[PHOTO: David Cannon]

Ideally, you’d give yourself plenty of time to eat, stretch, hit balls and putt before you play. But things don’t always work out that way, do they? Tour players have a very disciplined range routine before they play, and you can adapt what they do to make the most of your time when there isn’t much of it.

Resist the impulse to just hit your favourite club or bang a handful of drivers and call it a warm-up. The goal of a warm-up is to warm up, and do something that’s indicative of what you’re about to do on the course. Most players on tour have a methodical system of alternating clubs day to day – say, 8-iron, 6-iron, 4-iron and so on one day and 9-7-5 the next – to spread the work through the bag. (They’re also trying to avoid wearing the faces out prematurely. Yes, tour players get unlimited equipment from their manufacturers, but comfort is king, and most players want to avoid changing more than they have to.)


Once you’ve done a brisk every-other-club pass through your bag, prepare yourself for what you’re actually going to do by “playing” the first few holes of the course. For example, if the first hole requires a driver down the right and then a 7-iron, hit those two shots with your full routine – from pulling the club, picking your specific target and hitting the shot. A tour player might finish the warm-up playing the first five to nine holes shot by shot.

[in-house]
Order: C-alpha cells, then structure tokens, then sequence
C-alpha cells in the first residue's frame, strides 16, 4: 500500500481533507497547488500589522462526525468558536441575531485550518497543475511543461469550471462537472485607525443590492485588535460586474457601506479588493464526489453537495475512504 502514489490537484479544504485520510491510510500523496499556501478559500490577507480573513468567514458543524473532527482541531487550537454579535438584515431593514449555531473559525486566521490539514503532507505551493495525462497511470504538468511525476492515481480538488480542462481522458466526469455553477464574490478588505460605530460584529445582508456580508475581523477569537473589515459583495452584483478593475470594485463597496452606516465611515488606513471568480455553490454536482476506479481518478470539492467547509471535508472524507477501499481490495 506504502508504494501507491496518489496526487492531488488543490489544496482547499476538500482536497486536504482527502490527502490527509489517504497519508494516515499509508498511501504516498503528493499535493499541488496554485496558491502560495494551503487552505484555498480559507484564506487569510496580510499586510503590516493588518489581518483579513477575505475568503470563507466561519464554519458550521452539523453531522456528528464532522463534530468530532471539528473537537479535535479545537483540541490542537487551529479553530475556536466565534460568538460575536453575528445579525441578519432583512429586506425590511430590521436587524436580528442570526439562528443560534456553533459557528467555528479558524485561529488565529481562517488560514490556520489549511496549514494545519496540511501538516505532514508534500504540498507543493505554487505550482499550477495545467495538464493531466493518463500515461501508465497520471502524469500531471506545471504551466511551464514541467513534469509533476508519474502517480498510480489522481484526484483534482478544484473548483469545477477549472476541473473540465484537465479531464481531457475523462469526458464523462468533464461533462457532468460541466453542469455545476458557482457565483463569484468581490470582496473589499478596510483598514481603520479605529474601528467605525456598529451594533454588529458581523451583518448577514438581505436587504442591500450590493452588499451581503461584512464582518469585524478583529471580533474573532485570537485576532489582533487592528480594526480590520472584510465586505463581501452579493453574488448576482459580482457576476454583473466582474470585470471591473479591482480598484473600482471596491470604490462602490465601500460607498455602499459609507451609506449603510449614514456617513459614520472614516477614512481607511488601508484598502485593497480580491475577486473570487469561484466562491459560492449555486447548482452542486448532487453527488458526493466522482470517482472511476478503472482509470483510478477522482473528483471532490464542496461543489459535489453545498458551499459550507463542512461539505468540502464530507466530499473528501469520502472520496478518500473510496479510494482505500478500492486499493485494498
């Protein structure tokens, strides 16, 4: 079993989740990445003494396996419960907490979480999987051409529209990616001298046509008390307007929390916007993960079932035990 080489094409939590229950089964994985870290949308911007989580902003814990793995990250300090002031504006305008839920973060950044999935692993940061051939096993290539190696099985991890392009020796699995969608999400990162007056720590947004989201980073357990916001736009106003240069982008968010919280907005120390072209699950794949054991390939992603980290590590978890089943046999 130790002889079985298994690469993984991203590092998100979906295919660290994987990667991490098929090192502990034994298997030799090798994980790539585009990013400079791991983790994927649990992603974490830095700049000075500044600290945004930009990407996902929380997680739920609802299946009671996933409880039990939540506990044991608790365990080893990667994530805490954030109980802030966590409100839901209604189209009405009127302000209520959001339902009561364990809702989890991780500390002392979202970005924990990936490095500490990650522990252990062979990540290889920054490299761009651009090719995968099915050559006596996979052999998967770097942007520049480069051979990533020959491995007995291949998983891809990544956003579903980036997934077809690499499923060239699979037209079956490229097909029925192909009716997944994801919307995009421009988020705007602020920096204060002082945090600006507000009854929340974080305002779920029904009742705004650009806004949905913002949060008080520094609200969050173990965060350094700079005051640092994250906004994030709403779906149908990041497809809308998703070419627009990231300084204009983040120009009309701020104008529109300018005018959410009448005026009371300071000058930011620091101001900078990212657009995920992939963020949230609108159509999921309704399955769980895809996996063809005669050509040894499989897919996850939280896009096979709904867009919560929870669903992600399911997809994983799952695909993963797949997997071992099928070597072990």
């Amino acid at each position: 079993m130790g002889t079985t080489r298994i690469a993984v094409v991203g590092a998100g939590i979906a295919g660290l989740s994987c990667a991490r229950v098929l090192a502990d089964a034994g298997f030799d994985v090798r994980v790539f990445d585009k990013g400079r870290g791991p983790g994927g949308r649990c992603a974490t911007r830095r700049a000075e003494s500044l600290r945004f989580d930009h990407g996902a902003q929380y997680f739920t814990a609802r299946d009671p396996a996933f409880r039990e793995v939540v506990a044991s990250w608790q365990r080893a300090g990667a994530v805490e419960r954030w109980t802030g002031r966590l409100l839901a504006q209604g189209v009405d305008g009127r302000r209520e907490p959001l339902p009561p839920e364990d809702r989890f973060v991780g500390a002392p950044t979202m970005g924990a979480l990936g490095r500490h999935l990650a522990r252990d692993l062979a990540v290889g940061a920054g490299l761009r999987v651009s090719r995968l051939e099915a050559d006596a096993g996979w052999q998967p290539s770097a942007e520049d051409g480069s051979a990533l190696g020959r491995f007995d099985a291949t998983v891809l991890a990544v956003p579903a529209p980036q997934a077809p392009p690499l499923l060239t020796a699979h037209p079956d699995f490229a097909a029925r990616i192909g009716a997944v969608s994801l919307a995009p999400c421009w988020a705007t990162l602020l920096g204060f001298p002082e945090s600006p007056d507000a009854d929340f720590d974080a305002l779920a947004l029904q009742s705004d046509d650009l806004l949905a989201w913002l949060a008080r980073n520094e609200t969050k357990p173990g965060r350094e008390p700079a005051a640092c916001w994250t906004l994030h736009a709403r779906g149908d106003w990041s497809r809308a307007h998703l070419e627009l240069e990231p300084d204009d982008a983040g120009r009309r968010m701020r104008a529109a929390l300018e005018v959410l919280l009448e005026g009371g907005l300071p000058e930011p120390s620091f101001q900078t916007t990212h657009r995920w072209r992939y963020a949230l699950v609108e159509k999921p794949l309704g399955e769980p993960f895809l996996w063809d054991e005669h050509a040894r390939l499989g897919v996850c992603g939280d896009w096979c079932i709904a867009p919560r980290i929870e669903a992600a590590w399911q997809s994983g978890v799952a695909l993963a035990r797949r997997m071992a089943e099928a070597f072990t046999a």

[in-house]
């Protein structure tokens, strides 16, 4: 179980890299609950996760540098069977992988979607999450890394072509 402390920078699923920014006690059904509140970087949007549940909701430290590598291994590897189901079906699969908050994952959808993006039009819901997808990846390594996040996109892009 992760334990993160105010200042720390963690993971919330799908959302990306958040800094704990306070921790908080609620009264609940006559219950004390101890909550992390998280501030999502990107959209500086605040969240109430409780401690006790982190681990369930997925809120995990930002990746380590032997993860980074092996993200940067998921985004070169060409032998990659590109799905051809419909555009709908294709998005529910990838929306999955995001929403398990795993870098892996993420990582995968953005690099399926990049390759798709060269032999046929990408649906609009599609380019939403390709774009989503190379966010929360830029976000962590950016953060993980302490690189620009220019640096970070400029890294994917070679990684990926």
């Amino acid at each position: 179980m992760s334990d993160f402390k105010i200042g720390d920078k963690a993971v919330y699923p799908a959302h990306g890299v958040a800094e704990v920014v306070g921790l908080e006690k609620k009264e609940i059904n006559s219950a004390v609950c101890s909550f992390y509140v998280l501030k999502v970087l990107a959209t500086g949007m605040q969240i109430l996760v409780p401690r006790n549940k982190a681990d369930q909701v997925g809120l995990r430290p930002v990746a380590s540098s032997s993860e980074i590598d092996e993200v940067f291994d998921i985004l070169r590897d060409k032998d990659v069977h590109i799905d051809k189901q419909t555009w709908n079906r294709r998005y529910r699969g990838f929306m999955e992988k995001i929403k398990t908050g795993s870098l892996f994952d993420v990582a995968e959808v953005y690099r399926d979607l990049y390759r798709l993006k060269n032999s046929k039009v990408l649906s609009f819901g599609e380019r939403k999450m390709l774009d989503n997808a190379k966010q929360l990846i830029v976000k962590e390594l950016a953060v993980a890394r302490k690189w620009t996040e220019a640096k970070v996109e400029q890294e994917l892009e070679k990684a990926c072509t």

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The most important element in this process? Taking the warm-up from getting your body ready to getting ready to actually play shots, which means different clubs and randomised targets. Hitting 20 7-irons in a row doesn’t tell you what you need to know or get you ready for the challenge. So spend your 10 minutes with a plan, a purpose and some variety, and you’ll be more likely to start your round positively.